biodiversity homepage
 
click for contacts  

Photo by: Steve Price

Location: Brown Co., WI

Date taken: May , 2000

Camera: Olympus CL 2500L digital camera

 

Grey tree frog.

Eastern Gray tree Frog (Hyla versicolor)

Eastern gray tree frogs are the largest tree frogs in Wisconsin ranging from 4 to 5 cm snout-to-vent length. They are characterized by large toe pads, a warty back, and the presence of bright yellow coloration in the groin area. Eastern gray tree frogs range in color from gray to brown to green and are capable of color change.

The eastern gray tree frog is easily confused with the Cope's gray tree frog. It is very difficult to distinguish between the two visually. However, there are ways to tell the two apart. Cope's gray tree frog has a much harsher and louder trill rate when compared to the slower and melodic rate of the eastern gray tree frog. Also, the eastern gray tree frog has twice the chromosome number than Cope's gray tree frog.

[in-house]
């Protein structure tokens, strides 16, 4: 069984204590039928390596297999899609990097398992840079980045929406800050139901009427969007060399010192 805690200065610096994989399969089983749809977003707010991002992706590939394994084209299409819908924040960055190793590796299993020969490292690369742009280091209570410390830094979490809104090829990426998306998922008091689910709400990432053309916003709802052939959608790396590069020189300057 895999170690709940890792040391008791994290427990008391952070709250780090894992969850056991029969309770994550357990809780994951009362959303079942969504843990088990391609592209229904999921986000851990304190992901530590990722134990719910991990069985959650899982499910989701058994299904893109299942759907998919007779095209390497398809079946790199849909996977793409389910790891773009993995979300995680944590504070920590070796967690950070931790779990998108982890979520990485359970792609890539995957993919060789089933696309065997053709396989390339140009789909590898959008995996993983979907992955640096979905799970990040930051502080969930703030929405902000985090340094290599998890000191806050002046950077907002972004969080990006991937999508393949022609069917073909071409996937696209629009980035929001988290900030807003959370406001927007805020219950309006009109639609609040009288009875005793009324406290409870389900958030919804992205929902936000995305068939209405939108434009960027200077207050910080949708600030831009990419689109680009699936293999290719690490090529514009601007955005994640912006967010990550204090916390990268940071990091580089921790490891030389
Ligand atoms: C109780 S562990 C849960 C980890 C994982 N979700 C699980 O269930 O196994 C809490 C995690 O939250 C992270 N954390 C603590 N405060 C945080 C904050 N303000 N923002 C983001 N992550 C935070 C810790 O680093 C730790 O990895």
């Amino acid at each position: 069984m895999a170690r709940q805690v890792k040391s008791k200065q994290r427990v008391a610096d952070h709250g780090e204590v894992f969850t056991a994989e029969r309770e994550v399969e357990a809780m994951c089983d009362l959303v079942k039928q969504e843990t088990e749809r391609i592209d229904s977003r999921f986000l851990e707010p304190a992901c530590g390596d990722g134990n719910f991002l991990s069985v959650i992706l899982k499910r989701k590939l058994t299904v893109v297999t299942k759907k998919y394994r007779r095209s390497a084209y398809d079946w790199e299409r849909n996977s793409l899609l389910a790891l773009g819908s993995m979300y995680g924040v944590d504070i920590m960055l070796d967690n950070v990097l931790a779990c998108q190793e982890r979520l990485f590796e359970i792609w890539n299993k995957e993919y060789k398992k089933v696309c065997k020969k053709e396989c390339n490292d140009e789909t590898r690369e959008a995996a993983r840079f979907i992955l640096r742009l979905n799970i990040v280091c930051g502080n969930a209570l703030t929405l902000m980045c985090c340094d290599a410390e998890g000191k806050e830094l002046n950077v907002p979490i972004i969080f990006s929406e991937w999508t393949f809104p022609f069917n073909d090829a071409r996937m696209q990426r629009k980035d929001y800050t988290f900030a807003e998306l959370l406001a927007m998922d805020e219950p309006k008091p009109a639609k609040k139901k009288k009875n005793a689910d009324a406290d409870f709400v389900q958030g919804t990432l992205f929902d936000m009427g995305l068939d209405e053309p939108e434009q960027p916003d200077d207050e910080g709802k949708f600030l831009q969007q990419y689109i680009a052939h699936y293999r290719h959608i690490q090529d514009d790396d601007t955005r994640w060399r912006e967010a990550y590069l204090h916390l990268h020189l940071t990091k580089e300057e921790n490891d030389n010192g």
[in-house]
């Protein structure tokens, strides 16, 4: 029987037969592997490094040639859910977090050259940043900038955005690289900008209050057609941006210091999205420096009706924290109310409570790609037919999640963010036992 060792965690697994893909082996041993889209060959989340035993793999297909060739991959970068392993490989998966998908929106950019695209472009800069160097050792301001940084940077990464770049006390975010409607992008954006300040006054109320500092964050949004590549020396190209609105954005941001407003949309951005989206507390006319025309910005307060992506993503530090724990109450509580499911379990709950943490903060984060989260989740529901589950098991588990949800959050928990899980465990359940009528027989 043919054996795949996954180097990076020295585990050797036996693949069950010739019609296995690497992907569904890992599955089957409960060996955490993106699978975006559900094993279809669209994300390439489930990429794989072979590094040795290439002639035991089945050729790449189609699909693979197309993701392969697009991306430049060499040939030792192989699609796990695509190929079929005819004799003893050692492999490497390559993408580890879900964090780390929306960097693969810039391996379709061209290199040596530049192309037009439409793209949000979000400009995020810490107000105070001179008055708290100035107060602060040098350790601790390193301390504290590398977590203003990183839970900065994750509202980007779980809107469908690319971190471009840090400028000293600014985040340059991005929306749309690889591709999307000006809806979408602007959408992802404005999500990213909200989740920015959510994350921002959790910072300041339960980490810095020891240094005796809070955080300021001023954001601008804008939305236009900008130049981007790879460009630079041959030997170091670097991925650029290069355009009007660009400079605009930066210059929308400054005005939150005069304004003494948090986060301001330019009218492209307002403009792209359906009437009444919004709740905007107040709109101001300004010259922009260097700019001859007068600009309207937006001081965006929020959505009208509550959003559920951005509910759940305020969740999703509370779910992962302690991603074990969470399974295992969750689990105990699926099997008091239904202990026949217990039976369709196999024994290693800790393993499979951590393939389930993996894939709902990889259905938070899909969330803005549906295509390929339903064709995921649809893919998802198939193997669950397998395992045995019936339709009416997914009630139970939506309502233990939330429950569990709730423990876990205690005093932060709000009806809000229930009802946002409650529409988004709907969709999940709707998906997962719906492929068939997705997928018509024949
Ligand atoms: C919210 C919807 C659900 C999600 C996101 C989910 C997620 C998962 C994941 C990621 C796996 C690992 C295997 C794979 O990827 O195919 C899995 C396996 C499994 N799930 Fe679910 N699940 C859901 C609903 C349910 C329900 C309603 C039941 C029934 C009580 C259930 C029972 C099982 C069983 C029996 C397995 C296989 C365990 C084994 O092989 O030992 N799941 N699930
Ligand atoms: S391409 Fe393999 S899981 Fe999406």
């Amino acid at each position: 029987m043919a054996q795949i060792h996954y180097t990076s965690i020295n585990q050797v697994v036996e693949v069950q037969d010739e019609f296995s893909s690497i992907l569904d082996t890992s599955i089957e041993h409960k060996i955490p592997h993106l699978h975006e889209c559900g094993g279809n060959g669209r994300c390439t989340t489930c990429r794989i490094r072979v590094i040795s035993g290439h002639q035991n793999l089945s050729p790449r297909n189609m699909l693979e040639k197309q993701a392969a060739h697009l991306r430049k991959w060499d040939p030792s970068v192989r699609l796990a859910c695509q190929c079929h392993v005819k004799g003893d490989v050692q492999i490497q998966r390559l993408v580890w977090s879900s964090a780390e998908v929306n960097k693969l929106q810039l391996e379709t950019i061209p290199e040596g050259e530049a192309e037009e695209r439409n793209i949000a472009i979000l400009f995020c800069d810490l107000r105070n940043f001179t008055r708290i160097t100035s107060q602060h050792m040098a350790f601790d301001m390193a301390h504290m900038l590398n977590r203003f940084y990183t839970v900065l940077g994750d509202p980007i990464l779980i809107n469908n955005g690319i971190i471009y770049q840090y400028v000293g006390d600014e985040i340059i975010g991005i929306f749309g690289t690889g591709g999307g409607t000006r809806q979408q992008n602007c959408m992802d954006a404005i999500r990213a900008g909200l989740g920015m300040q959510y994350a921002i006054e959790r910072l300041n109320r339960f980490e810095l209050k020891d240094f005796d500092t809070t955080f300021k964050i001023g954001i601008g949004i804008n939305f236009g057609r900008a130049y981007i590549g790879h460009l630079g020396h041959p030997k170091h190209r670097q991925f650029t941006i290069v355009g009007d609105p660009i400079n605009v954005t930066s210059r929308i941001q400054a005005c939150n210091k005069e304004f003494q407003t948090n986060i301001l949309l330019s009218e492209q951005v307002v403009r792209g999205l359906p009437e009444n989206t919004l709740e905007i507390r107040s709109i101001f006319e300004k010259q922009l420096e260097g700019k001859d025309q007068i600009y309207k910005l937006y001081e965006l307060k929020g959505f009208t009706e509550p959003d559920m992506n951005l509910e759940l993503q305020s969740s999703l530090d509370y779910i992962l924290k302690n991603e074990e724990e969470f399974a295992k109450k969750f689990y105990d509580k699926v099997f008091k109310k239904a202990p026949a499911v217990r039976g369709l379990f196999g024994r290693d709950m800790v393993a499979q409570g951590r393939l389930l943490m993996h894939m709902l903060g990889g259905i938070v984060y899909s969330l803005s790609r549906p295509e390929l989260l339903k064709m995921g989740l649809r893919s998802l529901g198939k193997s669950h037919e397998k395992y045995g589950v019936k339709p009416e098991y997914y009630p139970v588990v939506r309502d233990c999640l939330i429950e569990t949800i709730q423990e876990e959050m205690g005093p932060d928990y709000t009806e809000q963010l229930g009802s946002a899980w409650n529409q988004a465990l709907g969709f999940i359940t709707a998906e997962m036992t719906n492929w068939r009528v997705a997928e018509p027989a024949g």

Eastern gray tree frogs are abundant in the forests of Wisconsin. They breed in the spring, but males can be heard calling from their perches in trees throughout the summer. Tadpoles under go metamorphosis in mid to late summer. The juveniles are bright green upon emerging. The juveniles and the adults spend summer months foraging in trees, shrubs, and fields where they are voracious predators of insects.

Contributed by Steve Price

© 2001-2004 The Cofrin Center for Biodiversity and the University of Wisconsin Green Bay, All Rights Reserved
Last updated on April 15, 2014